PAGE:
Scotland and the rocky Hebrides islands are the ancient home of the Maquerrie family. The root of their name is Guaire, an old Gaelic personal name meaning noble or proud.
Early Origins of the Maquerrie family
Ulva, where they were originally a branch of the 'Siol Alpin,' the descendants of Kenneth Mac Alpin, founder and first king of Scotland during the 9th century.
Early History of the Maquerrie family
Another 321 words (23 lines of text) covering the years 1630, 1778, 1818, 103. and 103. are included under the topic Early Maquerrie History in all our PDF Extended History products and printed products wherever possible.
Maquerrie Spelling Variations
Spelling variations are extremely common among early Scottish names. Maquerrie has been spelled MacQuarrie, MacQuarie, MacQuarry, McQuarrie, McQuarry, MacQuerry, MacCorrie, MacCorry, MacQuarrey, MacWharrie and many more.
Early Notables of the Maquerrie family (pre 1700)
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Migration of the Maquerrie family to Ireland
Some of the Maquerrie family moved to Ireland, but this topic is not covered in this excerpt.
Another 107 words (8 lines of text) about their life in Ireland is included in all our PDF Extended History products and printed products wherever possible.
Migration of the Maquerrie family to the New World and Oceana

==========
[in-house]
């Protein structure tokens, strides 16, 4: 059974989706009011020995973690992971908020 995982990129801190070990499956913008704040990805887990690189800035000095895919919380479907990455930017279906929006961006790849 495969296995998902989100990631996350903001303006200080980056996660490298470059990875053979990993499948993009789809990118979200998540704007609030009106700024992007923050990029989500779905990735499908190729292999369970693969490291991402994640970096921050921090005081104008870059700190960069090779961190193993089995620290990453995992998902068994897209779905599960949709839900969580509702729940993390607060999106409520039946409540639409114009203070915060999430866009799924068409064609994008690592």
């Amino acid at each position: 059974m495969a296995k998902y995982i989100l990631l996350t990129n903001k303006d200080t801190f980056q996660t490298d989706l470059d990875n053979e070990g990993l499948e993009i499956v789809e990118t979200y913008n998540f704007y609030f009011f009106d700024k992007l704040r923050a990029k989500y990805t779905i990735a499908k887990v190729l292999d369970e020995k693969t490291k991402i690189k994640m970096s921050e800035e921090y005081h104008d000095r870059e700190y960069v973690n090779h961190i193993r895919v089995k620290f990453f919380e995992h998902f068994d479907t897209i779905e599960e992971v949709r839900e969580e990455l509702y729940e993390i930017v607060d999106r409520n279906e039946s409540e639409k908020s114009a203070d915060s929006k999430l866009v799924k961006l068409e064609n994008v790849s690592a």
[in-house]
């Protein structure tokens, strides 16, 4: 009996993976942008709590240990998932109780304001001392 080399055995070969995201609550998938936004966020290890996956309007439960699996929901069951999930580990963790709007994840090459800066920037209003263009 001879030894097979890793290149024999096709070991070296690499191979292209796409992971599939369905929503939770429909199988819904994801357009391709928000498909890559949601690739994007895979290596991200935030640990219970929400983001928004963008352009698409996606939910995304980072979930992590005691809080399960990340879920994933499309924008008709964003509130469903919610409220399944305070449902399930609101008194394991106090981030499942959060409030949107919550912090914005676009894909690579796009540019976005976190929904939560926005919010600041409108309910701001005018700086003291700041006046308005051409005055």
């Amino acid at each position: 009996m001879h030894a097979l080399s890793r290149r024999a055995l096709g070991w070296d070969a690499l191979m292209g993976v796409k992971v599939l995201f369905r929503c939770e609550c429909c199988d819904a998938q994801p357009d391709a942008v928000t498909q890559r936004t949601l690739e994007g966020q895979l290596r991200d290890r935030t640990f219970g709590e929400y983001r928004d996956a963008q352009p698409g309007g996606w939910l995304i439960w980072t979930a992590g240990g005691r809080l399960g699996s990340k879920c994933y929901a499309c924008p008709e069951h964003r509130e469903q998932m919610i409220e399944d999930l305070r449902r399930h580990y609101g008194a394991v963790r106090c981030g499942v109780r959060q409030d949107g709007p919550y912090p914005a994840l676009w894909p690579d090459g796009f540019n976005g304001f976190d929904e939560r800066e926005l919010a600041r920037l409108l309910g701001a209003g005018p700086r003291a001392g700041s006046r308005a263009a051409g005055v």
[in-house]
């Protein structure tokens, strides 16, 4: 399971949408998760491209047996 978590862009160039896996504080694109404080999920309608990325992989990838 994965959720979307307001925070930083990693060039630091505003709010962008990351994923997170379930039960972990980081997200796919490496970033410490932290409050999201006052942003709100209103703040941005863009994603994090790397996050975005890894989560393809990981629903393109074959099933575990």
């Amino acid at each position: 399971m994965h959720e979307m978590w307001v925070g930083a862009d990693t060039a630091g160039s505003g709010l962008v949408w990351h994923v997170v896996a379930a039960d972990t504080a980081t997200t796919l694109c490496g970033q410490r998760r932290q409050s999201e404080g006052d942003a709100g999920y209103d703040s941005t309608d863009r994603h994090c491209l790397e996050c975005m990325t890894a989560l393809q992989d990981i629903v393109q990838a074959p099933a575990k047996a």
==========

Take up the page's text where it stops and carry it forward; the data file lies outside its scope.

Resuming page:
Numerous Scottish settlers settled along the east coast of the colonies that would become the United States and Canada. Others traveled to the open country of the west. At the time of the American War of Independence, some remained in the United States, while those who remained loyal to the crown went north to Canada as United Empire Loyalists. The highland games and Clan societies that sprang up across North America in the 20th century have helped many Scots to recover parts of their lost traditions. Research into passenger and immigration lists has revealed some of the very first Maquerries to arrive in North America: Anne McGuary, who arrived in New York in 1740; Donald Macquarrie, a "prisoners of the '45 rising," who was on record in Barbados or Jamaica in 1745.
The Maquerrie Motto
The motto was originally a war cry or slogan. Mottoes first began to be shown with arms in the 14th and 15th centuries, but were not in general use until the 17th century. Thus the oldest coats of arms generally do not include a motto. Mottoes seldom form part of the grant of arms: Under most heraldic authorities, a motto is an optional component of the coat of arms, and can be added to or changed at will; many families have chosen not to display a motto.
Motto: Turris fortis meus mihi Deus
Motto Translation: To me God is my strong tower
Maquerrie Family Crest Products